The Making of a Feminist Figure Girl | Work of Arts
The Making of a Feminist Figure Girl | Work of Arts

The Making of a Feminist Figure Girl

by | May 5, 2015
Photography by David Ford and Patrick J. Reed
Art history professor Lianne McTavish turned her research lens on herself as she transformed into a physique competitor

Lianne McTavish’s research on visual culture and the history of the body usually involves hours of digging through old documents in libraries and museums. But in 2010, the professor in the Department of Art & Design embarked on a very different examination of displays of the human body — her own. Over the course of a year and half, McTavish transformed herself into a figure girl and wrote a book about the experience — Feminist Figure Girl: Look Hot While You Fight the Patriarchy (SUNY Press).FFGPosterSUNY

Figure competitions emerged as an alternative to female bodybuilding and became an official physique category in 2001. Figure competitors are judged on the proportion and symmetry of their muscles but do not aim for the muscle size and definition of female bodybuilders. They are also judged on their femininity, competing in bathing suits and high heels.

McTavish, a feminist and reproductive rights activist, was initially appalled by figure competitions. “I thought they were simply conformist beauty contests,” she says. But friend and professional bodybuilder Gillian Kovack argued that the competitors were serious athletes. Physically active since her early 20s with an increasing emphasis on weight training, McTavish decided to confront her biases by training and competing as a figure girl herself — not just as a personal challenge, but as a research project.

524053_618569941518532_580155716_nTo McTavish, the subject was not a departure from her work on body imagery, but an extension of the subject. It was, however, a completely different way of doing research — a form of self-reflection called autoethnography, which explores the researcher’s personal experience while connecting it to wider cultural and social meanings. Research on a human subject, even thought that subject was herself, also meant that for the first time in her career, McTavish had to obtain ethics approval for her work. Another first was the blog she created to chronicle her journey (feministfiguregirl.com), a new way for McTavish to communicate her research. “I was deliberately pursuing what was, for me, a new way of creating new knowledge.”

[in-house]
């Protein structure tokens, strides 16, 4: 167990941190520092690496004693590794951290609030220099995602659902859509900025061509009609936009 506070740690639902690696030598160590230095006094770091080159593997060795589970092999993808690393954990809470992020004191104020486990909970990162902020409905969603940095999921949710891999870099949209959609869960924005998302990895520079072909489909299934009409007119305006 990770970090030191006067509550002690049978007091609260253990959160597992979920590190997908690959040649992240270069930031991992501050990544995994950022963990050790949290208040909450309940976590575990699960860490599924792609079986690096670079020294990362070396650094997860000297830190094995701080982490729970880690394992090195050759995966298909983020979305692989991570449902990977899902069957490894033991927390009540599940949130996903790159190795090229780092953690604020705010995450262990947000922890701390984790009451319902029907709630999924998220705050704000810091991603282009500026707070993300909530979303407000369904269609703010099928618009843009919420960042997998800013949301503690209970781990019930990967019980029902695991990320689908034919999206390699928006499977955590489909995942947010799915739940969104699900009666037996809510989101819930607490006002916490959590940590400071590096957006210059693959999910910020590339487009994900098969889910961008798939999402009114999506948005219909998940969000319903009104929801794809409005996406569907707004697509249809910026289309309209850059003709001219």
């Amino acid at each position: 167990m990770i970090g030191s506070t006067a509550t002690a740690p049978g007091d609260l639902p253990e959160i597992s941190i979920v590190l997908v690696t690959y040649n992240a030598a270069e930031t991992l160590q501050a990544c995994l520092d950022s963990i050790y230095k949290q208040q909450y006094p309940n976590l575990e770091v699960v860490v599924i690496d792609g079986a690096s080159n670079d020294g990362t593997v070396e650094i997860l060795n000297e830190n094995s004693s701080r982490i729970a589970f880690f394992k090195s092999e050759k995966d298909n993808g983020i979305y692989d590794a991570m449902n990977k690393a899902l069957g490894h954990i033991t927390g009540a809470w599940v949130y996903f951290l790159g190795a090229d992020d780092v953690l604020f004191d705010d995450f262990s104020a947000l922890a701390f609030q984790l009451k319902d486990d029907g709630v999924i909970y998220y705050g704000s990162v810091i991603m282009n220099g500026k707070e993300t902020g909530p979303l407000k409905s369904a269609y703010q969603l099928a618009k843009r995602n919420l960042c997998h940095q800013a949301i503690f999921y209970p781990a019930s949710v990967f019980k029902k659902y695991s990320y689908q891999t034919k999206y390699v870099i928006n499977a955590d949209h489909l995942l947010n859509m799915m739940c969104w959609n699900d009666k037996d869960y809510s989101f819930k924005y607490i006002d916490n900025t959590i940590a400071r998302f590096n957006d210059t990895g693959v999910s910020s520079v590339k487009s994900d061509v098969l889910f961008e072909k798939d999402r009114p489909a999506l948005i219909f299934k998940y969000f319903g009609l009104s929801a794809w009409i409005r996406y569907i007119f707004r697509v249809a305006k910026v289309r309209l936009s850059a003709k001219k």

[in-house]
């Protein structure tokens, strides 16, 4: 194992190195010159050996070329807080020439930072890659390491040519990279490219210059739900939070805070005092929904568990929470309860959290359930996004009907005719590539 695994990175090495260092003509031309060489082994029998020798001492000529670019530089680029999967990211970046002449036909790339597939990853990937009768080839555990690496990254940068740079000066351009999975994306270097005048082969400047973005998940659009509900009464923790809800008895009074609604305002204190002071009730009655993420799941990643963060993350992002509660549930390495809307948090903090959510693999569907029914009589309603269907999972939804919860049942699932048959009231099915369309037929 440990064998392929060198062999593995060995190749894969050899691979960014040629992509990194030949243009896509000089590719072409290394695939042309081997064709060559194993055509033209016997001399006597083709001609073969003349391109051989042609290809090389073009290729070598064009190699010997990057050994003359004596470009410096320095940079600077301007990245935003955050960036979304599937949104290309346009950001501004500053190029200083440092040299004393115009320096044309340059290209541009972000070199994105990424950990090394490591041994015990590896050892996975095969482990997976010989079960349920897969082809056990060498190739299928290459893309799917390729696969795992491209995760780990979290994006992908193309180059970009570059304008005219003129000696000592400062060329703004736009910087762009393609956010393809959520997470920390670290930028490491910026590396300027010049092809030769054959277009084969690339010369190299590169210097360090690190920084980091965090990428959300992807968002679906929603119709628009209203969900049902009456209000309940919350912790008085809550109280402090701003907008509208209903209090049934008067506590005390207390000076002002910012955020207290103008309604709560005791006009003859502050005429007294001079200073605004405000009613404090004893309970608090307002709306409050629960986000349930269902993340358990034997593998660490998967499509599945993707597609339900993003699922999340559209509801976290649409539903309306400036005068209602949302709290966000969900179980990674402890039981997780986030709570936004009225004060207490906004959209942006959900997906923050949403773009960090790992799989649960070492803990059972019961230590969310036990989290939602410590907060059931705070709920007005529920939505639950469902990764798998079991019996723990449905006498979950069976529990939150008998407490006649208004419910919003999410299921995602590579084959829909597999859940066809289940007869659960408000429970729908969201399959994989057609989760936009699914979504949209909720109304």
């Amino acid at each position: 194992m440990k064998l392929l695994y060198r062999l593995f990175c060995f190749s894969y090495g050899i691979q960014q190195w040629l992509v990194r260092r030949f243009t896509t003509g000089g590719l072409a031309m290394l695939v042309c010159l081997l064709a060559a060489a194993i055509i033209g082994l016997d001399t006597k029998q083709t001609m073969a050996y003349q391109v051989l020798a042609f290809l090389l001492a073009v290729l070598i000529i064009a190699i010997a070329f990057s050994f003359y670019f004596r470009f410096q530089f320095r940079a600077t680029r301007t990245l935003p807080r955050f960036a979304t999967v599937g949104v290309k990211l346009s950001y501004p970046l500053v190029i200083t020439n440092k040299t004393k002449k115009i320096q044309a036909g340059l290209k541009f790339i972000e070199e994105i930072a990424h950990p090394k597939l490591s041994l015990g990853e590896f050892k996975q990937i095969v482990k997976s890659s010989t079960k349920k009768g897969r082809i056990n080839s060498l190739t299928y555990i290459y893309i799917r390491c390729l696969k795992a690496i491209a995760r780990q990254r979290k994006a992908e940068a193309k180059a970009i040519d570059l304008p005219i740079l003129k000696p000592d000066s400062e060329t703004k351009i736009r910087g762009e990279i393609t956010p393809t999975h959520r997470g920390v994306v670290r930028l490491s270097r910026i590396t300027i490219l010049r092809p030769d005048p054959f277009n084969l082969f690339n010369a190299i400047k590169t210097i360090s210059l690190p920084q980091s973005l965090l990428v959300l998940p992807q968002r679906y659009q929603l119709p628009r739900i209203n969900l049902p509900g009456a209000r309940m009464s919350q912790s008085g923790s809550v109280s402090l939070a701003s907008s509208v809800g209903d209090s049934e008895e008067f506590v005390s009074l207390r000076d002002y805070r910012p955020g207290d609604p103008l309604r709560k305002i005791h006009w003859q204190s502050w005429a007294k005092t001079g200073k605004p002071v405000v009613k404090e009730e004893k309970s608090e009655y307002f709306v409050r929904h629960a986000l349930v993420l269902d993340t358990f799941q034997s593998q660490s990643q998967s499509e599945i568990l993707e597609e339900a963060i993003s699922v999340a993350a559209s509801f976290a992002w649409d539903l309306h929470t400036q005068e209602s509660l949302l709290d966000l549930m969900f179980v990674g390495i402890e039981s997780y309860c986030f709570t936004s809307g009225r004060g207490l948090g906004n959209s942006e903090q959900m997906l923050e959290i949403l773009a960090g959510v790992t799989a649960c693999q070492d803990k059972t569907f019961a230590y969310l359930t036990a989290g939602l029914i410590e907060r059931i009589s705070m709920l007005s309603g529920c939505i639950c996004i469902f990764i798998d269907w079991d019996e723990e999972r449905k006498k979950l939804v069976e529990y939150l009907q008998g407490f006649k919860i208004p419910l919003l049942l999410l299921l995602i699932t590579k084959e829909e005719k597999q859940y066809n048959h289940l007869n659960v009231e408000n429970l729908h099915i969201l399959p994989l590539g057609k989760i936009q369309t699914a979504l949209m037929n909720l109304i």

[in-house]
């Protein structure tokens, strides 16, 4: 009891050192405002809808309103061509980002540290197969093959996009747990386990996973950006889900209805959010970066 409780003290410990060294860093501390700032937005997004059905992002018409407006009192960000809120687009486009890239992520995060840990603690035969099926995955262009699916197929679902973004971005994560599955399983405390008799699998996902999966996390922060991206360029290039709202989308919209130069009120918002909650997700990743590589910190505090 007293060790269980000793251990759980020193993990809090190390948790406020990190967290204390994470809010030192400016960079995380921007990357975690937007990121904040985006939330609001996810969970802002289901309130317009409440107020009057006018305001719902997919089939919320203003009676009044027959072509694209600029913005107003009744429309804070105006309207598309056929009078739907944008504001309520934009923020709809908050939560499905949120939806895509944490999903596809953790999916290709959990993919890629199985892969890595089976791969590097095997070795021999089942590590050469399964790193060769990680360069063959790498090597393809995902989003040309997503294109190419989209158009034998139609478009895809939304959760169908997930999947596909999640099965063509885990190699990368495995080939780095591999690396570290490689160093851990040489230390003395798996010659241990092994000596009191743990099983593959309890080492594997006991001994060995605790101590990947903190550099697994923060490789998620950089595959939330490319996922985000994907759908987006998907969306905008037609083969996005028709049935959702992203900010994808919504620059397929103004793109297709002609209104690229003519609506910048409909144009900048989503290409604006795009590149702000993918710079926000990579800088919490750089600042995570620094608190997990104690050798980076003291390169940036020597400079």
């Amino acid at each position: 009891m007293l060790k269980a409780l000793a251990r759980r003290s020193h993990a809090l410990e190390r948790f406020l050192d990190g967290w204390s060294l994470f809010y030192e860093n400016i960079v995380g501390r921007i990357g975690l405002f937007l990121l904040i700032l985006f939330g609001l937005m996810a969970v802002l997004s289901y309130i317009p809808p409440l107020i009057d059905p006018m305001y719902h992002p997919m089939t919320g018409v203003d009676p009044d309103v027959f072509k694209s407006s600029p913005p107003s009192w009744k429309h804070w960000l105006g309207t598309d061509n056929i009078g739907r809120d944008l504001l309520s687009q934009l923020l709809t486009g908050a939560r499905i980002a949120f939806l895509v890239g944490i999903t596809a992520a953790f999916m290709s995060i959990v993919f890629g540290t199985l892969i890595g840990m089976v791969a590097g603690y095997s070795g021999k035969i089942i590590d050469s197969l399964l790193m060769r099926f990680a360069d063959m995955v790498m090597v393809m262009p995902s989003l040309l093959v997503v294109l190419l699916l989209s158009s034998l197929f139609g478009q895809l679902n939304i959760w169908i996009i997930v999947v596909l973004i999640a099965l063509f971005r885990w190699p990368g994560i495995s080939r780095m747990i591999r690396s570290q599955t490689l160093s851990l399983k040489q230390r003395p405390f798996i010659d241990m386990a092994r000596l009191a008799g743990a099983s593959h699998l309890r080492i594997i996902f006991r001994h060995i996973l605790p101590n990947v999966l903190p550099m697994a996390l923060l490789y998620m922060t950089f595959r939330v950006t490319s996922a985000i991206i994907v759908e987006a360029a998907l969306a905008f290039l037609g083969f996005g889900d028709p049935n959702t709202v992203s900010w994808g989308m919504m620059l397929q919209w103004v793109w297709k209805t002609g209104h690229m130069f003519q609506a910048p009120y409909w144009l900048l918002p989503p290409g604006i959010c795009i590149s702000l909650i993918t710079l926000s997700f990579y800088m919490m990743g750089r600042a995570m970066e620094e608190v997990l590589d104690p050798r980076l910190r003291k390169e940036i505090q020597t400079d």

At the same time she was also deliberately pursuing an idealized body. McTavish spent long hours in the gym — two hours a day, seven days a week — and managed her diet carefully, “leaning out” in the last five months before competition to shed fat. She also spent a great deal of time and money on her physical appearance — tanning spray, expensive hair products, gel nails, high heels, bikinis and posing lessons – all new experiences for her.

After the intense preparation, McTavish competed as a figure girl in 2011. The process gave her the material for her book and taught her a great deal about herself and her body. It also brought her a new regard for figure girls. “It’s really hard to look that way and I have real respect for the discipline, dedication and consistency involved.”

Now that the Feminist Figure Girl book has launched, McTavish is turning her attention full-time to other lines of research. Some, like her work on understandings of illness in early modern France, are more in keeping with her usual type of work. Others, like an upcoming article on gym “selfies”, not so much. And of course, she still hits the gym regularly, just not quite to the same extent as her figure girl days.


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  • David F

    Research? This is supposed to be research? Aggrandizing physical fitness in pursuit of a distorted body image?